Suning paid $ 306 million in 2016 for a major stake in Inter Milan. Suning is a well-known name in China, with stores with computers, iPads and rice paddies for the growing middle class in the country. Although hurt by China’s e-commerce revolution, it considers Alibaba, the online shopping title, a major investor.
On an illuminated stage to announce the Inter Milan deal, Zhang Jindong, the founder and chairman of Suning’s billionaire, raised a glass of champagne and talked about how the famous Italian team – which has won 18 championships since 1910, but since 2010 none – his brand would not help. internationally and contribute to China’s sports industry.
Zhang promises that the club “will return to its glory days and become a stronger property that can attract the best stars from around the world.”
Led by mr. Zhang’s son, Steven Zhang, now 29, has spent the club more than $ 300 million on stars such as Lukaku, Eriksen and Lautaro Martínez, an Argentine forward nicknamed The Bull because of his relentless pursuit of goals.
Suning has also agreed to pay $ 700 million to England’s Premier League for the rights to broadcast games in China from 2019, which stuns the industry.
Suning spent money on a local club he bought in 2015. It spent $ 32 million to acquire Ramires, a Brazilian midfielder, from Chelsea and 50 million euros for Alex Teixeira, a young Brazilian striker, who chose the Chinese team over Liverpool, one of football’s most popular franchises.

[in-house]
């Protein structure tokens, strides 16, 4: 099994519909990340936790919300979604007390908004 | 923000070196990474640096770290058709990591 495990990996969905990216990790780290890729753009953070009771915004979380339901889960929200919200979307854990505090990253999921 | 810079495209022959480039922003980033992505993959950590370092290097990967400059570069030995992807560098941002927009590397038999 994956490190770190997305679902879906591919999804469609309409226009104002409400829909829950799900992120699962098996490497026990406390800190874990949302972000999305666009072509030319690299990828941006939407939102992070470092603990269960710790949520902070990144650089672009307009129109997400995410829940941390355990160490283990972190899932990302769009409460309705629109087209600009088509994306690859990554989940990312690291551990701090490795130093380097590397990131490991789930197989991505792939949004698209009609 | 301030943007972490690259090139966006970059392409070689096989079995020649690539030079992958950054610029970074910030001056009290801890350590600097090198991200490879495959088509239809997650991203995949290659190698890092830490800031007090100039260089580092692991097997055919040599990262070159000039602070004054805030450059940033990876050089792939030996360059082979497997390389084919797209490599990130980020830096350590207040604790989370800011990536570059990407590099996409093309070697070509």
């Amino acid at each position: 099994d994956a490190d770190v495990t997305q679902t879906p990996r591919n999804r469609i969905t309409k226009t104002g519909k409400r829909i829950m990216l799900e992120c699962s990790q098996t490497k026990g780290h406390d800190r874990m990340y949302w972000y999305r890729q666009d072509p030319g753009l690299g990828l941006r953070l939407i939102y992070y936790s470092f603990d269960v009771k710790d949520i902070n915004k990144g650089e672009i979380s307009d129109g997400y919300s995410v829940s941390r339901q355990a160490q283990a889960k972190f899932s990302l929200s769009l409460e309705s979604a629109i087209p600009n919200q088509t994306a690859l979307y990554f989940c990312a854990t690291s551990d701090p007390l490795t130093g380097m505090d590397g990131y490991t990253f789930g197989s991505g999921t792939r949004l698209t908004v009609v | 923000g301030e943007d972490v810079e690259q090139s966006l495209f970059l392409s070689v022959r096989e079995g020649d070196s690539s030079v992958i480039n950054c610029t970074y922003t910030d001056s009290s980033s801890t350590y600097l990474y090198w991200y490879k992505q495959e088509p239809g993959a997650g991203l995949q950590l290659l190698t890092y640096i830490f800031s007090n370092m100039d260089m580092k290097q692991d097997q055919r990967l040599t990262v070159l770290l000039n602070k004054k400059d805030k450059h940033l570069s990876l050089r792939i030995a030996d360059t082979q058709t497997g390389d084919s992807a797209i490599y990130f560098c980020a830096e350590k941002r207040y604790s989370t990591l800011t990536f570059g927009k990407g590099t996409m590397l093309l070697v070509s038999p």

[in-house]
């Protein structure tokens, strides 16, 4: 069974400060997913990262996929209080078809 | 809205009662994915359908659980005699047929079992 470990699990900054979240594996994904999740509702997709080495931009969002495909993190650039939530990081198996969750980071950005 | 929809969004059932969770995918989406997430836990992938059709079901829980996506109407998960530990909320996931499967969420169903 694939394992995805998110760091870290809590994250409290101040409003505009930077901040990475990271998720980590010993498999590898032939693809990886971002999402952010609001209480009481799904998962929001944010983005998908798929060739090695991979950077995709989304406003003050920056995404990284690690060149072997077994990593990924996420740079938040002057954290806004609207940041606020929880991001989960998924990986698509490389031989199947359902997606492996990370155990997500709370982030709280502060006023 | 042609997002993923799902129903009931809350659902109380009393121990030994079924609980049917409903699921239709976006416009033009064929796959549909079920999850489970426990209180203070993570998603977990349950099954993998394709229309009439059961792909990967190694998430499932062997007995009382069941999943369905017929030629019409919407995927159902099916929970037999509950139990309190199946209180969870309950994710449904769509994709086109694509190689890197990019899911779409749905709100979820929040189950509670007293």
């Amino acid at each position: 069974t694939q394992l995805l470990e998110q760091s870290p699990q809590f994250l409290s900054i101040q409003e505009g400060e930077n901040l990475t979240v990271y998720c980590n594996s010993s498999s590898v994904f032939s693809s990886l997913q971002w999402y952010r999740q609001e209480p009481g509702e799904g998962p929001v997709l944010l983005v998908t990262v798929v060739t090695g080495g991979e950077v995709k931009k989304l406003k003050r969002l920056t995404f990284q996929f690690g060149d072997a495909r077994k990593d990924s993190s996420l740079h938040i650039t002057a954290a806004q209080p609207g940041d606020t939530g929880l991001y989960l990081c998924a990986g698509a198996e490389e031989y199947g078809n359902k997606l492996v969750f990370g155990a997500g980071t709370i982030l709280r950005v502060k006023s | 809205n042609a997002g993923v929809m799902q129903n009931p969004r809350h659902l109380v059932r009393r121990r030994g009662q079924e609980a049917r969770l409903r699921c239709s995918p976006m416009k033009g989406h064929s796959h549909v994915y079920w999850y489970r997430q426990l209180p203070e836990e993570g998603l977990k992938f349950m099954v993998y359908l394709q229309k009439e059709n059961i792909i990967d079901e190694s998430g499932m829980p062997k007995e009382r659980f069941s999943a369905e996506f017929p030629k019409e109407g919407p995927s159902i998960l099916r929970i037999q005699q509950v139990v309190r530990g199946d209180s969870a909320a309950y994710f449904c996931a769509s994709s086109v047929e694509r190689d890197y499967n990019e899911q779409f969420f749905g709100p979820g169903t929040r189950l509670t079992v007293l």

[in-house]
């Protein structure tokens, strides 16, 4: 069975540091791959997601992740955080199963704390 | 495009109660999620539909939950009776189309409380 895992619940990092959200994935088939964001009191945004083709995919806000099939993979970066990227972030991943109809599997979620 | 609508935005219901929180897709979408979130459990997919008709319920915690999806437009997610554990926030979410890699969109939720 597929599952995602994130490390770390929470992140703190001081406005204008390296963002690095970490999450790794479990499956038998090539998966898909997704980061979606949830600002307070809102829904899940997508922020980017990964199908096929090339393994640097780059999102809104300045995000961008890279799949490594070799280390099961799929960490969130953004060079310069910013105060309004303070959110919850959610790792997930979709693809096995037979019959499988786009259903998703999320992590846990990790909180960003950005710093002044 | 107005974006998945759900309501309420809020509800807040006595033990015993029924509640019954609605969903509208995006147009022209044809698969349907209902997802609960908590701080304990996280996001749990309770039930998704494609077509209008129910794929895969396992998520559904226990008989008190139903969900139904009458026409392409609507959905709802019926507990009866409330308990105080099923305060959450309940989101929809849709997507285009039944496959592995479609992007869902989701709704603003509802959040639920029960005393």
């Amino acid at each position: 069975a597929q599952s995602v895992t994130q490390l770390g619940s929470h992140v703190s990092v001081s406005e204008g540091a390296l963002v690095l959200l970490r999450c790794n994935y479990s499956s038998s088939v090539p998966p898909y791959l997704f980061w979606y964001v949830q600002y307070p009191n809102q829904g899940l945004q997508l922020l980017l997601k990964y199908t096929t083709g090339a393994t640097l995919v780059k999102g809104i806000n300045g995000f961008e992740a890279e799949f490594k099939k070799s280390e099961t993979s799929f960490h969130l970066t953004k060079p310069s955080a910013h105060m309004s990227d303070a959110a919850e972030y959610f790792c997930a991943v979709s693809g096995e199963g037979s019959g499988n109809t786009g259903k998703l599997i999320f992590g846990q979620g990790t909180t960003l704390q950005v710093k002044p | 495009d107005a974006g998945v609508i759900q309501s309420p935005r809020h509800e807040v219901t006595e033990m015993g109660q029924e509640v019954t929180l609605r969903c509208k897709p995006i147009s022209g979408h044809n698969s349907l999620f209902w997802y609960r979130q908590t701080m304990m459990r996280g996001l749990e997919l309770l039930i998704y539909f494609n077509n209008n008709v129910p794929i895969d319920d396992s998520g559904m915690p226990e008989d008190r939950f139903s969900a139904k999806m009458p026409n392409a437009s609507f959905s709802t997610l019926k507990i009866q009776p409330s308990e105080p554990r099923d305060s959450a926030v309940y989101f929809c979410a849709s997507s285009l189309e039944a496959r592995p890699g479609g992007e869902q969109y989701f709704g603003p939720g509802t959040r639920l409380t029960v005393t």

The recruits were put to work selling air conditioners and washing machines. In an ad, Mr. Teixeira encouraged viewers to buy a Chinese brand of devices. “I’m Teixeira,” he says in Mandarin, adding, “come to Suning to buy Haier.”
The money, says Mubarak Wakaso, a Ghanaian midfielder, has helped make China attractive. “The money I’m going to make in China is much better than La Liga,” he said in a mix of Twi and English. in an interview last year, referring to the league in Spain where he once played. “I’m not telling lies.”
Suning’s football bets were bad. The Chinese government has begun to worry that large conglomerates are borrowing too heavily, threatening the country’s financial system. A year after the Inter Milan agreement, Chinese state media criticized Suning for his “irrational” acquisition.
Then the pandemic hit. Although Inter Milan won on the field, he lost gate evidence from his San Siro stadium, one of the largest in Europe. Some sponsors ran away due to their own financial pressures. The club lost about $ 120 million last year, one of the biggest losses a European football club has reported.